St. Hosea ― Illustrating the Forgiveness of God
St. Hosea is listed on the Oct. 17 page of the Roman Martyrology
The word of the LORD that came to Hosea son of Beeri, in the days of Uzziah, Jotham, Ahaz, Hezekiah, kings of Judah, and in the days of Jeroboam, son of Joash, king of Israel. ―Hosea 1:1
Hosea delivered messages of God while the Israelites were divided into two kingdoms. This prophet lived in the northern kingdom of Israel and began prophesying sometime near 745 B.C., during the latter part of King Jeroboam II’s reign. Hosea’s book begins with curious information on the prophet’s personal life.
Hosea’s wife, Gomer, sadly became an adulteress who turned away from her faithful husband. Yet God encouraged Hosea to forgive Gomer and accept her back into his heart. The couple had three children: a boy named Jezreel, a daughter named Lo-ruhama (meaning “she is not pitied”), and a second son named Lo-ammi (meaning “not my people”). God used this struggling family to illustrate his love and hope for his people.
This was a time in history when the Israelites had forsaken God. They lived sinful lives, worshipped false idols, and put little heart into true religious devotion―comparable to the way Gomer had forsaken Hosea and embraced an empty, heartless lifestyle. God stressed through the symbol of Hosea’s marriage that he desired his people to return to him, that he would forgive and welcome them back―as Hosea had welcomed Gomer back.
The prophet’s oracles cautioned that a persistent and reckless disregard of God would bring about a certain despair that would eventually become “not pitied” and the nation as a whole would become “not his people”―signaled by the names of Hosea’s children. Israel only needed to recognize her infidelity and put a renewed effort into a faithful relationship with God.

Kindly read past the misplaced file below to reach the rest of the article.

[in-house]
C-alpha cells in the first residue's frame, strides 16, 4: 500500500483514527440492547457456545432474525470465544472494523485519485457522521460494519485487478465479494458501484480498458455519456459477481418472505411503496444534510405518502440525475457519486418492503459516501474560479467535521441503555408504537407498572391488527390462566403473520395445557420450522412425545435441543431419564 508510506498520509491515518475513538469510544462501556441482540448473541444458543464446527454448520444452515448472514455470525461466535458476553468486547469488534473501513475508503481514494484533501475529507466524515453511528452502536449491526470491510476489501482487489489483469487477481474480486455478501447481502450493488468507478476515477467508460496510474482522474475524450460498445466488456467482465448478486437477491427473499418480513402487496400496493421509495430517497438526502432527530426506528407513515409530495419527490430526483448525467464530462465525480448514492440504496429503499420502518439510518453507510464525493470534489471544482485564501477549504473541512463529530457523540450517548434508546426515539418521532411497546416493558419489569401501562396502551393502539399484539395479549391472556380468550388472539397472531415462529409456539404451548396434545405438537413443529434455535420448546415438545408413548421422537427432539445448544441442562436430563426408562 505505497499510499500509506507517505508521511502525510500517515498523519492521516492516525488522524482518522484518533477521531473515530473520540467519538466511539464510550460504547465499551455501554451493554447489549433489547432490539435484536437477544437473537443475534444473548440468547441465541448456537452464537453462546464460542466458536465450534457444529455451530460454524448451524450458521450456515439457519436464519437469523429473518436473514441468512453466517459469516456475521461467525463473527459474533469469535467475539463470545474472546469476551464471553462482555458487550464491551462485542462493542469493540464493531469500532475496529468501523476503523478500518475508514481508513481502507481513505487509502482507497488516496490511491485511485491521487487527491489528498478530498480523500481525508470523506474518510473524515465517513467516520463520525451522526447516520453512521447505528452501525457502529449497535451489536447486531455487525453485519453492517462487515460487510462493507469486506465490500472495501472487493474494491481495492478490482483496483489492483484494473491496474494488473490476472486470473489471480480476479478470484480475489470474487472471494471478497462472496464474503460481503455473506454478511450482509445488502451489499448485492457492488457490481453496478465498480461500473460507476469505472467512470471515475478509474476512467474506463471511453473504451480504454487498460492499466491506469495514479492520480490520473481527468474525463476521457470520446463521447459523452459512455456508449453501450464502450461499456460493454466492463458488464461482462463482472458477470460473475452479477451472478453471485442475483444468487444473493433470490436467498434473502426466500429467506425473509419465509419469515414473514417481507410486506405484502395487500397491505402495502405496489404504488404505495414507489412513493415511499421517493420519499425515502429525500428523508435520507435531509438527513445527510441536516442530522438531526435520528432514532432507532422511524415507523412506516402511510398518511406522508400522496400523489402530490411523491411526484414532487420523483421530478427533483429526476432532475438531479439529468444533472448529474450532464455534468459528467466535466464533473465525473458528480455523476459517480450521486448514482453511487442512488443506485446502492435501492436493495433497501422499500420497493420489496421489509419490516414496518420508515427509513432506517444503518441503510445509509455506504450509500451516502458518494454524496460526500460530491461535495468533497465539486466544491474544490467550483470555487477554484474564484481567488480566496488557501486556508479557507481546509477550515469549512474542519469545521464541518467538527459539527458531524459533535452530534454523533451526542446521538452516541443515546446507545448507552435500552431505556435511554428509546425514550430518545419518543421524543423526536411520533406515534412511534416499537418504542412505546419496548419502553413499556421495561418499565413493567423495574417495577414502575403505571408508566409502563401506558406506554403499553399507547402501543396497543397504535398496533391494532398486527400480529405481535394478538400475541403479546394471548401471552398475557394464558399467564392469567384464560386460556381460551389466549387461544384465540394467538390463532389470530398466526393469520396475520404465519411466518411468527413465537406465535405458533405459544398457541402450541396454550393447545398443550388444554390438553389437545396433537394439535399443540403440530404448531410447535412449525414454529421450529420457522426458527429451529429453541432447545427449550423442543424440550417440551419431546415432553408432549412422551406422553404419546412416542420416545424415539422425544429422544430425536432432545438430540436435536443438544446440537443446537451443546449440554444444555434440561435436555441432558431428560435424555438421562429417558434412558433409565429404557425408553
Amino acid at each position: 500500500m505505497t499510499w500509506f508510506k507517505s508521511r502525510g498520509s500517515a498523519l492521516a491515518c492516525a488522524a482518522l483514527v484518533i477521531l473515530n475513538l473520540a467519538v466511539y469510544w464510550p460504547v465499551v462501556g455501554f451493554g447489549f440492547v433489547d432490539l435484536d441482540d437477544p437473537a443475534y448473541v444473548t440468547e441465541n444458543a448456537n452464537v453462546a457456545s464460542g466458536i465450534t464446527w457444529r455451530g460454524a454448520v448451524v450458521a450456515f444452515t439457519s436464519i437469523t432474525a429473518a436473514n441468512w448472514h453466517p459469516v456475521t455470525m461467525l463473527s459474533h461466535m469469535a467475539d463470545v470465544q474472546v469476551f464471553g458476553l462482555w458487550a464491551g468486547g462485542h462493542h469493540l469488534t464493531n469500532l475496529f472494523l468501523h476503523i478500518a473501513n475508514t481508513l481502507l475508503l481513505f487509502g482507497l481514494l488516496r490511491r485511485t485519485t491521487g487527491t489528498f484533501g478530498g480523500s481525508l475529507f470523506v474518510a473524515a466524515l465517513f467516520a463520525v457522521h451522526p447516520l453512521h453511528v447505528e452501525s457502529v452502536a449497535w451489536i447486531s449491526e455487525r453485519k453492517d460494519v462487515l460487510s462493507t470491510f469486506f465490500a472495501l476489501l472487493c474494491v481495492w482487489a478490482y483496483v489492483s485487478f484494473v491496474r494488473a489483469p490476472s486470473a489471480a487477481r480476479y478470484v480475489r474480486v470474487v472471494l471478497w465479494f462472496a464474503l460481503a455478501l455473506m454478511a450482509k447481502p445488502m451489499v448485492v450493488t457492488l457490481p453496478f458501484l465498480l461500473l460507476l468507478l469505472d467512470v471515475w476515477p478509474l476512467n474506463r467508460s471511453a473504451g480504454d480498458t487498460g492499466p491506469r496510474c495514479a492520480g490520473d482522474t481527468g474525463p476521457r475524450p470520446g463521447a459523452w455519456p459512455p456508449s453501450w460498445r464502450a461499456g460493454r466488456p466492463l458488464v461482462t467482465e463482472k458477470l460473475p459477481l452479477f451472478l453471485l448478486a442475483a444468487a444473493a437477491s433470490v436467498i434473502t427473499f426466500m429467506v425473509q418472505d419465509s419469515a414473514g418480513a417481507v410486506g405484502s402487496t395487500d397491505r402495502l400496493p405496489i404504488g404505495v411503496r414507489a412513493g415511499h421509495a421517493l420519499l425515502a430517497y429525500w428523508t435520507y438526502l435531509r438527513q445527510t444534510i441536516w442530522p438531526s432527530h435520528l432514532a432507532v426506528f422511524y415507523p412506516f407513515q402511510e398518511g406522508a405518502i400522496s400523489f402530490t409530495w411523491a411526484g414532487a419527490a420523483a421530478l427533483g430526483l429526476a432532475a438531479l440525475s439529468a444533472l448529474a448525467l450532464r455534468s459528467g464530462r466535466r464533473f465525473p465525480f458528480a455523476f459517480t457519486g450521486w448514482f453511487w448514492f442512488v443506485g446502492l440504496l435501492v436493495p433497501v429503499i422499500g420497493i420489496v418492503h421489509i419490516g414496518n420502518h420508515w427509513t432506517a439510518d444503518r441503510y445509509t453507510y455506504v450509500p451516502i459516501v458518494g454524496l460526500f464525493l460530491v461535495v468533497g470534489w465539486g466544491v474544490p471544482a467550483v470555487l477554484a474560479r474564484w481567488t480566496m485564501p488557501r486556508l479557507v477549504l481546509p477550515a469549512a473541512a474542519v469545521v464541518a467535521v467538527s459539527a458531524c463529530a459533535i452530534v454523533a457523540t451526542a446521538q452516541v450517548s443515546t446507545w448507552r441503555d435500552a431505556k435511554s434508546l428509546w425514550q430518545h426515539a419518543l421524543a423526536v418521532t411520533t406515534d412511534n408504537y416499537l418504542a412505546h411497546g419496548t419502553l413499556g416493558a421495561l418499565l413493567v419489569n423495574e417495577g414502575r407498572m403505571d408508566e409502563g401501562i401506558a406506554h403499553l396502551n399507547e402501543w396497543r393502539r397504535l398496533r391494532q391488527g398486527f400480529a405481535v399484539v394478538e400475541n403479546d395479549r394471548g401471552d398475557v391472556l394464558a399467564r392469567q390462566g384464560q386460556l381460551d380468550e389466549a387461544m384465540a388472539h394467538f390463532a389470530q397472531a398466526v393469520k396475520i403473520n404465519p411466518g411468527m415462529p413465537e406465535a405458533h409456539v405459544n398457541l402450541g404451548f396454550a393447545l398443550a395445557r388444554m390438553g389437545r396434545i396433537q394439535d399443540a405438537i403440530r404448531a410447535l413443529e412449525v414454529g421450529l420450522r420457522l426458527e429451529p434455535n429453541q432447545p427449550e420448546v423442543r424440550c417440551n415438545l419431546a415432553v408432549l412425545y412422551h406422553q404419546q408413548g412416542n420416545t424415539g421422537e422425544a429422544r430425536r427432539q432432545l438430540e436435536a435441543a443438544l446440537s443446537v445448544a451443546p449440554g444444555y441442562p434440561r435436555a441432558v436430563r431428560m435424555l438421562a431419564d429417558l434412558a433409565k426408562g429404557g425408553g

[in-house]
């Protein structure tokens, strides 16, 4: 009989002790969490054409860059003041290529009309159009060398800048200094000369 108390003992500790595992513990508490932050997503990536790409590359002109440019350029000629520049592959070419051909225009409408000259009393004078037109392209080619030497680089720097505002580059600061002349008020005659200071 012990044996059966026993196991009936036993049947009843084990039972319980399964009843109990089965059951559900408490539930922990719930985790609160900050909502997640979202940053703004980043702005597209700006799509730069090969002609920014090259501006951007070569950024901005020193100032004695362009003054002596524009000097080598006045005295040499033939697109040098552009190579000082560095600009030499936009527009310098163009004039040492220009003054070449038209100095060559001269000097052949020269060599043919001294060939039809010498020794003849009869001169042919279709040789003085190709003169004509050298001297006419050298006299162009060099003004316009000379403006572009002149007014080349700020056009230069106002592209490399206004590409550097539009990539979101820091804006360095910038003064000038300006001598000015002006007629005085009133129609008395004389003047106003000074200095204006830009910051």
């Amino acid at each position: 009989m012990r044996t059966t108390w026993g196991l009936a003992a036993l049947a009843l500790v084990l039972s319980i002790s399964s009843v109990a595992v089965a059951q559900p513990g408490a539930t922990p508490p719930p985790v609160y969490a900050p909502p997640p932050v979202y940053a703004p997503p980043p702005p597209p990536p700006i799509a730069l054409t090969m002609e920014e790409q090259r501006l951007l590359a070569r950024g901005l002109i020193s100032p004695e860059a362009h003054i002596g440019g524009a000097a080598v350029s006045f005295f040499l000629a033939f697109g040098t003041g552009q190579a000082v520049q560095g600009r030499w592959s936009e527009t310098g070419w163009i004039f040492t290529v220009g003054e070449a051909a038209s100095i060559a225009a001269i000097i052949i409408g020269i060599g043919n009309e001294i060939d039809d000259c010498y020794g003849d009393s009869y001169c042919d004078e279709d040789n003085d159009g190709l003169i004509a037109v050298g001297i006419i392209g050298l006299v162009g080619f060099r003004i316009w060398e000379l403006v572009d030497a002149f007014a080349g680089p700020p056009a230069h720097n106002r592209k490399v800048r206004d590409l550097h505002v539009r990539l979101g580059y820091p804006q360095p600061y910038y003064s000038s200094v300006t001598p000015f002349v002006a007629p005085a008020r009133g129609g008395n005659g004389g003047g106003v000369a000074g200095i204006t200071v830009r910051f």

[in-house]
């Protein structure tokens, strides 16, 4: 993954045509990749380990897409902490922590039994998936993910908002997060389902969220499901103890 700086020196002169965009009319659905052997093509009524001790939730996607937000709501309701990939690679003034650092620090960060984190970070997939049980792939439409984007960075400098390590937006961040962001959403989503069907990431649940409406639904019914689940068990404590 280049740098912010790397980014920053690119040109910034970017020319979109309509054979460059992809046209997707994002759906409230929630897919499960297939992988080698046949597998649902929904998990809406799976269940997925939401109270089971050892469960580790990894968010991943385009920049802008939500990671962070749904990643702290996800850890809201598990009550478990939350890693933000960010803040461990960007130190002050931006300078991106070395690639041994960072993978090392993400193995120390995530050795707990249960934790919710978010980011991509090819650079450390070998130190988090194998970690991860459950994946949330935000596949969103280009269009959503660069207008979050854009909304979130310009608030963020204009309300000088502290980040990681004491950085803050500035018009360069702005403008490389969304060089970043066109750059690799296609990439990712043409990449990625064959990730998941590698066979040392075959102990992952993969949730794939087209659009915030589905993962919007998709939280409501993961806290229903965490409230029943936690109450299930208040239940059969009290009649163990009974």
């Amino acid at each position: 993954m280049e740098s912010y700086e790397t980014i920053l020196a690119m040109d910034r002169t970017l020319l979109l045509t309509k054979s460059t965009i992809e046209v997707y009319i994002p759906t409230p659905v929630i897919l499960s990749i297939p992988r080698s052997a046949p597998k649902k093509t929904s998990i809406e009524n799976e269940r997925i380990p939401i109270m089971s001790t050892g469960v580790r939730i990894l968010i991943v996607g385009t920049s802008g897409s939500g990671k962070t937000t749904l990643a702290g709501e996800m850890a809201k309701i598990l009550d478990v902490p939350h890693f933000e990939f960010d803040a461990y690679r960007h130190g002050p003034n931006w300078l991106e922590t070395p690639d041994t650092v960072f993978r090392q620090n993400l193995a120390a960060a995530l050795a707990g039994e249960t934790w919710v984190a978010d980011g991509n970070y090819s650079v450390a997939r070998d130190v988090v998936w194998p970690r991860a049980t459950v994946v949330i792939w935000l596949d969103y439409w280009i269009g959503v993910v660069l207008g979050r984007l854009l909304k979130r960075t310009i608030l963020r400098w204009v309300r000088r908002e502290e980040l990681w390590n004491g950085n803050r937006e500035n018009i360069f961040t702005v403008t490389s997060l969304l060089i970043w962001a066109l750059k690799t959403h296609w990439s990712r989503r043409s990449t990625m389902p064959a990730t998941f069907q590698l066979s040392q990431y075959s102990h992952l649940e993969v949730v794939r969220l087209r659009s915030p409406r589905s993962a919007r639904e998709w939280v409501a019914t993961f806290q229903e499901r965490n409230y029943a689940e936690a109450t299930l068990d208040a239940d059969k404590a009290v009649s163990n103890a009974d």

Sadly, the Israelites discounted Hosea’s message, and the northern kingdom of Israel steadily crumbled, until the nation was powerless to overcome the Assyrians in 722 B.C. Hosea, however, did include a glimmer of hope for an eventual restoration.
Through Hosea, readers can strongly sense God’s fierce yearning for the Israelite people. God’s Word through St. Hosea can represent our relationships with God today. It can remind us of the tremendous importance of devoting ourselves to him for peaceful and truly purposeful lives.
A Novena of Days with St. Hosea
Please find below nine biblical passages on St. Hosea. If you would like to get to know this Old Testament saint a little better, or ask him to pray for some special intentions, try spending a bit of time with him for nine consecutive days. Read one passage a day, and if inspired, read the footnotes and/or correlating verses. St. Hosea is listed on the Oct. 17 page of the Roman Martyrology (2004); he could be considered a patron saint for troubled marriages or forgiveness due to the trouble with his wife, Gomer.
- Day 1) Hosea 1:2–8
- Day 2) Hosea 2:1
- Day 3) Romans 9:25-26
- Day 4) Hosea 4:1–2
- Day 5) Hosea 6:6
- Day 6) Hosea 11:1
- Day 7) Matthew 2:15
- Day 8) Hosea 14:2-3
- Day 9) Hosea 14:5